Imatges de pÓgina

Drive all Objections from your Mind,
Else you relapse to human Kind:
Ambition, Avarice and Luft,
And factious Rage, and Breach of Trust;
And Flatt'ry tipt with nauseous Fleer,
And guilty Shame, and servile Fear,
Envy, and Cruelty, and Pride,
Will in your tainted' Heart preside.

Heroes and Heroins of old,
By Honour only were enrollid
Among their Brethren of the Skies ;
To which (though late) shall Stella rise.
Ten thousand Oaths upon Record,
Are not so facred as her Word ;
The World shall in its Atoms end, .
E’re Stella can deceive a Friend.
By Honour seated in her Breaft,
She still determines what is best ;
What Indignation in her Mind
Against Enslavers of Mankind!
Base Kings and Ministers of State,
Eternal Objects of her Hate.

SHE thinks, that Nature ne'er design'd
Courage to Man alone confin'd:
Can Cowardice her Sex adorn,
Which moft exposes ours to Scorn ?
She wonders where the Charm appears
In Florimel's affected Fears :
For Stella, never learn'd the Art,
At proper times to scream and start ;


Nor calls up all the House at Night,
And swears she saw a thing in white :
Doll never flies to cut her Lace,
Or throw cold Water in her Face,
Because she heard a sudden Drum,
Or found an Earwig in a Plum.

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Her Hearers are amaz'd from whence
Proceeds that Fund of Wit and Sense;
Which tho’her Modefty would fhroud,
Breaks like the Sun behind a Cloud;
While Gracefulness its Art conceals,
And yet through ev'ry Motion steals.

SAY, Stella, was Prometheus blind,
And forming you, miftook your Kind?
No: 'Twas for you alone he stole
The Fire that forms a manly Soul ;
Then to compleat it ev'ry way,
He moulded it with Female Clay :
To that you owe the nobler. Flame,
To this, the Beauty of your Frame.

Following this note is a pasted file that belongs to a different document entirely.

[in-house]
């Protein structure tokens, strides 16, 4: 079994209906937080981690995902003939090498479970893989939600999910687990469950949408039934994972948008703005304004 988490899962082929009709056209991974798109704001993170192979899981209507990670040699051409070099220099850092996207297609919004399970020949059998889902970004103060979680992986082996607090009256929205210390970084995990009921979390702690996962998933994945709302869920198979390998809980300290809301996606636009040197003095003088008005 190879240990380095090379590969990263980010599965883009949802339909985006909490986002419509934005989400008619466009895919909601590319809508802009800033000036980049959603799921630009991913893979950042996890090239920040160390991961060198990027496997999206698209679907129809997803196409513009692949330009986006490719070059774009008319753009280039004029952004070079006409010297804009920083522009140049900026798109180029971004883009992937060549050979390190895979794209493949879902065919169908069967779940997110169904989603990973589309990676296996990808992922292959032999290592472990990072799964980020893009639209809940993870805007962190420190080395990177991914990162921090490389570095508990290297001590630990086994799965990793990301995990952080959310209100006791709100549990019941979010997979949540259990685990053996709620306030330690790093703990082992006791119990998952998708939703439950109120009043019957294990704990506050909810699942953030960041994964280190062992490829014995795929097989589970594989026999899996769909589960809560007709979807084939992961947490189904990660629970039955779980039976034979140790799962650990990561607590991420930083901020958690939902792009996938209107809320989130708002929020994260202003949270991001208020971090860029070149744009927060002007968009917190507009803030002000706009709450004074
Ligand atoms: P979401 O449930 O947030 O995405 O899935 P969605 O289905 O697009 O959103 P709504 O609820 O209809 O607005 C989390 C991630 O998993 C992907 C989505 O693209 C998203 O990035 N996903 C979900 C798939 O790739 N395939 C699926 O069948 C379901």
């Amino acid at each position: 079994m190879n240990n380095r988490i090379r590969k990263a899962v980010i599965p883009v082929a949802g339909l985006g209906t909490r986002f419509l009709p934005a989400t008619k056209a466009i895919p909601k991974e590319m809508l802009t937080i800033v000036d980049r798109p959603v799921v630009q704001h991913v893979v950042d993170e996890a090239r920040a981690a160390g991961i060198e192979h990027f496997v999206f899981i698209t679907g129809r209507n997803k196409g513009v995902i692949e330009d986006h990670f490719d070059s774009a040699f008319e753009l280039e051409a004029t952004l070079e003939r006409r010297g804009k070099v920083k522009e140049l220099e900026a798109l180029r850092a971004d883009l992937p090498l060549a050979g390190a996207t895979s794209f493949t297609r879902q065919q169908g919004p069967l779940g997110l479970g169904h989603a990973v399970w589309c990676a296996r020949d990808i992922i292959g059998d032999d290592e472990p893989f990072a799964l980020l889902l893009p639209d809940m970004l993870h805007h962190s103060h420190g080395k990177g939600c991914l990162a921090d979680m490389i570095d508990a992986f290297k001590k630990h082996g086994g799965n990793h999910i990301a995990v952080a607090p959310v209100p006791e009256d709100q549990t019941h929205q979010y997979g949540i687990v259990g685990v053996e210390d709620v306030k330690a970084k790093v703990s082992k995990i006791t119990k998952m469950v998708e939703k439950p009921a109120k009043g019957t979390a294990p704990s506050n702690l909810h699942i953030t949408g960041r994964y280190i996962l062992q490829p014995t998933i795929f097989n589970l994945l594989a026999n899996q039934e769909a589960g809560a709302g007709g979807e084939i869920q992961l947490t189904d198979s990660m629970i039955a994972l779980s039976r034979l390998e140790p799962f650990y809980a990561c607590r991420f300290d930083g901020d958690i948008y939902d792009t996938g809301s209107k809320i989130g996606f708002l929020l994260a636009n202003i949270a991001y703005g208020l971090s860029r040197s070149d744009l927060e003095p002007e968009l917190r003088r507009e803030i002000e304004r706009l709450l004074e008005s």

How would Ingratitude delight
And, how would Censure glut her Spight?
If I should Stella's Kindness hide
In Silence, or forget with Pride,
When on my sickly Couch I lay,
Impatient both of Night and Day,
Lamenting in unmanly Strains,
Call'd ev'ry Power to ease my Pains:


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Then Stella ran to my Relief,
With chearful Face, and inward Grief:
And, though by Heav'n's fevere Decree
She suffers hourly more than me:
No cruel Master could require
From Slaves employ'd for daily Hire,
What Stella, by her Friendship warm’d,
With Vigour and Delight perform’d:
My sinking Spirits now supplies,
With Cordials in her Hands and Eyes ;
Now, with a soft and filent Tread,
Unheard she moves about my Bed.
I see her taste each nauseous Draught,
And so obligingly am caught ;
I bless the Hand from whence they came,
Nor dare distort my Face for Shame.

Best Pattern of true Friends, beware 3
You pay too dearly for your Care:
If while your Tenderness secures
My Life, it must endanger yours.
For such a Fool was never found,
Who pulld a Palace to the Ground,
Only to have the Ruins made
Materials for an House decay'd.

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On cutting down the OLD THORN

at MARKET-Hill,

Written in the Year 1727.


T Market-Hill, as well appears

By Chronicle of ancient Date, There stood for many a Hundred Years,

A spacious Thorn before the Gate.

Hither came every Village-Maid,

And on the Boughs her Garland hung ; And here, beneath the spreading Shade,

Secure from Satyrs, fat and sung.

* Sir Archibald, that val'rous Knight,

Then Lord of all the fruitful Plain, Would come to listen with Delight,

For he was fond of rural Strain.

(Sir Archibald whose fav’rite Name

Shall stand for Ages on Record, By Scottija Bards of highest Fame,

+ Wise Hawthorden and Sterling's Lord.)


* Sir ARCHIBALD ACHEspŇ, Secretary of State for Scotland.

+ DRUMMOND of Howthorden, and Sir WILLIAM ALEXANder, Earl of Sterling, both famous for their Poetry, who were Friends to Sir ARCHIBALD,

But Time, with Iron Teeth, I wèen,

Has canker'd alt its Branches round; No Friit or Bloffom to be seen,

Its Head reclining tow'rds the Ground. This aged, sickly, fapless Thorn,

Which must alas no longer stand; Behold! the cruel Dean in Scorn

Cuts down with facrilegious Hand. Dame Nature, when the faw the Blow,

Astonish'd gave a dreadful Shriek;
And Mother Tellus trembled fo,

She scarce recover'd in a Week.
The Sylvan Pow’rs with Fear perplex'd, .

In Prudence and Compassion fent,
(For none could tell whose Turn was next)

Sad Omens of the dire Event.
The Magpye, lighting on the Stock,

Stood chatt'ring with inceffant Din;
And with her Beak gave many a Knock

To rouze and warn the Nymph within The Owl forefaw in pensive Mood,

The Ruin of her antient Seat ; And fled in Haste with all her Brood,

To seek a more fecure Retreat.

Last trotted forth the gentle Swine,

To ease her Itch against the Stump, And dismally was heard to whine,

All as the scrubb'd her meazly Rump.


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